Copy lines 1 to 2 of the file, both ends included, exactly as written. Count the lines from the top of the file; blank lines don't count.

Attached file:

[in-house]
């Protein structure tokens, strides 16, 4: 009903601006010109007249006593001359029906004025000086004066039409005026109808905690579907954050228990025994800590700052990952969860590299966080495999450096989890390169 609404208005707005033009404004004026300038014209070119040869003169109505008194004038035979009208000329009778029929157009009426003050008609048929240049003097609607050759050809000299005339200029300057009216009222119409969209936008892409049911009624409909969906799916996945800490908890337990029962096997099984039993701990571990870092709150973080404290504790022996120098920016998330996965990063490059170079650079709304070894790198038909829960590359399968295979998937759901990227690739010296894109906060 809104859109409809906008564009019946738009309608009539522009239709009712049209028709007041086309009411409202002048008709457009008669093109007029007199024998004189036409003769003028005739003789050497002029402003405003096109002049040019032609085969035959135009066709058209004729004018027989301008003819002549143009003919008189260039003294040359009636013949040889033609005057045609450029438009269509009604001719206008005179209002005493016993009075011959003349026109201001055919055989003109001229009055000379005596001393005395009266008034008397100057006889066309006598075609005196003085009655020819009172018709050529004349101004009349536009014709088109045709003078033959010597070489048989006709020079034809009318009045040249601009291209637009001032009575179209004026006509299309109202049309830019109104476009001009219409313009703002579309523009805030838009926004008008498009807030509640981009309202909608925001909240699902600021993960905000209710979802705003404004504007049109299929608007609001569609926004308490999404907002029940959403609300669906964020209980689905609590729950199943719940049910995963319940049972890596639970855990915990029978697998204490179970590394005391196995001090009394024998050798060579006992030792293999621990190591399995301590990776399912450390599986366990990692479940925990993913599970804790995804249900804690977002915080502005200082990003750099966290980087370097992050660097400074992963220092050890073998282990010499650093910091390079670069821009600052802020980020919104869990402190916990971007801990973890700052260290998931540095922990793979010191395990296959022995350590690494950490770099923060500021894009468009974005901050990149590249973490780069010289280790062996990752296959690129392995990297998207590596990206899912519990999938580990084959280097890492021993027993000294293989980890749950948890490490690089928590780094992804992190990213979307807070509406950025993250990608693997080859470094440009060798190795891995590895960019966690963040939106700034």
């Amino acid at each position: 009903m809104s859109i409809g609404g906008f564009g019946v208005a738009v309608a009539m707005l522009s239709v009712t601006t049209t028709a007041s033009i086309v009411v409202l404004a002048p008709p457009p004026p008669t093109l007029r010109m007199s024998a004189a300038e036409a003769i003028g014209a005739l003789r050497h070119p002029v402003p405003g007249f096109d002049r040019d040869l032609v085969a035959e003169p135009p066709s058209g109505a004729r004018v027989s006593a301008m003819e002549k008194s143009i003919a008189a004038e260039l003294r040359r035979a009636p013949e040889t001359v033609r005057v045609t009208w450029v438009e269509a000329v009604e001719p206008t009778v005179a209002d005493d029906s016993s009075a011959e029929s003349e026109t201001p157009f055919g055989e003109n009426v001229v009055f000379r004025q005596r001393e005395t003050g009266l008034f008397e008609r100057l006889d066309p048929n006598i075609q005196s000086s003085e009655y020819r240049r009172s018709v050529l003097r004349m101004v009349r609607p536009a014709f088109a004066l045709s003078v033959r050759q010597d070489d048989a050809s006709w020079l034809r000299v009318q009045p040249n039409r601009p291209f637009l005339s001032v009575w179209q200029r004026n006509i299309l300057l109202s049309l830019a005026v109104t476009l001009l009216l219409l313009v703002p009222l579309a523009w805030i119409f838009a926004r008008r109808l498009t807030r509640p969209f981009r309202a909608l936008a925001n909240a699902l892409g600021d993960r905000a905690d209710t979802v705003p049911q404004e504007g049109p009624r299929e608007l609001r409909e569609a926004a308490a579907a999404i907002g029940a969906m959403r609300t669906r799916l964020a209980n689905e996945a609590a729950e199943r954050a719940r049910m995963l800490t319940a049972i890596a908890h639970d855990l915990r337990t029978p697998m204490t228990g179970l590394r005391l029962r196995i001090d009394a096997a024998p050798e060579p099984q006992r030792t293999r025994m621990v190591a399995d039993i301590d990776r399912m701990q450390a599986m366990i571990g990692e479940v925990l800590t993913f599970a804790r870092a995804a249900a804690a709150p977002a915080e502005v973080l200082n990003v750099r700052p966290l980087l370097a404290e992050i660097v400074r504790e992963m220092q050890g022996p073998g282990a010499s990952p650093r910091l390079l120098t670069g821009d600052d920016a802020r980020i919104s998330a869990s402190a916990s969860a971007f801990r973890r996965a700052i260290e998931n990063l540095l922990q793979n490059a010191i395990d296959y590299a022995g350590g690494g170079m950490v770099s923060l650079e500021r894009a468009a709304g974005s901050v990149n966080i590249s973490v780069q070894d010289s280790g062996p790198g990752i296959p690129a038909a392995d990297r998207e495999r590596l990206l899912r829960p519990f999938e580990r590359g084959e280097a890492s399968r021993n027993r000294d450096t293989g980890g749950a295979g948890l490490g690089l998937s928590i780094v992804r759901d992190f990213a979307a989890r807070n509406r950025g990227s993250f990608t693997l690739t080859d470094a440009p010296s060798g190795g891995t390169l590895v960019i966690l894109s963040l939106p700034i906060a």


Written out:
[in-house]
């Protein structure tokens, strides 16, 4: 009903601006010109007249006593001359029906004025000086004066039409005026109808905690579907954050228990025994800590700052990952969860590299966080495999450096989890390169 609404208005707005033009404004004026300038014209070119040869003169109505008194004038035979009208000329009778029929157009009426003050008609048929240049003097609607050759050809000299005339200029300057009216009222119409969209936008892409049911009624409909969906799916996945800490908890337990029962096997099984039993701990571990870092709150973080404290504790022996120098920016998330996965990063490059170079650079709304070894790198038909829960590359399968295979998937759901990227690739010296894109906060 809104859109409809906008564009019946738009309608009539522009239709009712049209028709007041086309009411409202002048008709457009008669093109007029007199024998004189036409003769003028005739003789050497002029402003405003096109002049040019032609085969035959135009066709058209004729004018027989301008003819002549143009003919008189260039003294040359009636013949040889033609005057045609450029438009269509009604001719206008005179209002005493016993009075011959003349026109201001055919055989003109001229009055000379005596001393005395009266008034008397100057006889066309006598075609005196003085009655020819009172018709050529004349101004009349536009014709088109045709003078033959010597070489048989006709020079034809009318009045040249601009291209637009001032009575179209004026006509299309109202049309830019109104476009001009219409313009703002579309523009805030838009926004008008498009807030509640981009309202909608925001909240699902600021993960905000209710979802705003404004504007049109299929608007609001569609926004308490999404907002029940959403609300669906964020209980689905609590729950199943719940049910995963319940049972890596639970855990915990029978697998204490179970590394005391196995001090009394024998050798060579006992030792293999621990190591399995301590990776399912450390599986366990990692479940925990993913599970804790995804249900804690977002915080502005200082990003750099966290980087370097992050660097400074992963220092050890073998282990010499650093910091390079670069821009600052802020980020919104869990402190916990971007801990973890700052260290998931540095922990793979010191395990296959022995350590690494950490770099923060500021894009468009974005901050990149590249973490780069010289280790062996990752296959690129392995990297998207590596990206899912519990999938580990084959280097890492021993027993000294293989980890749950948890490490690089928590780094992804992190990213979307807070509406950025993250990608693997080859470094440009060798190795891995590895960019966690963040939106700034």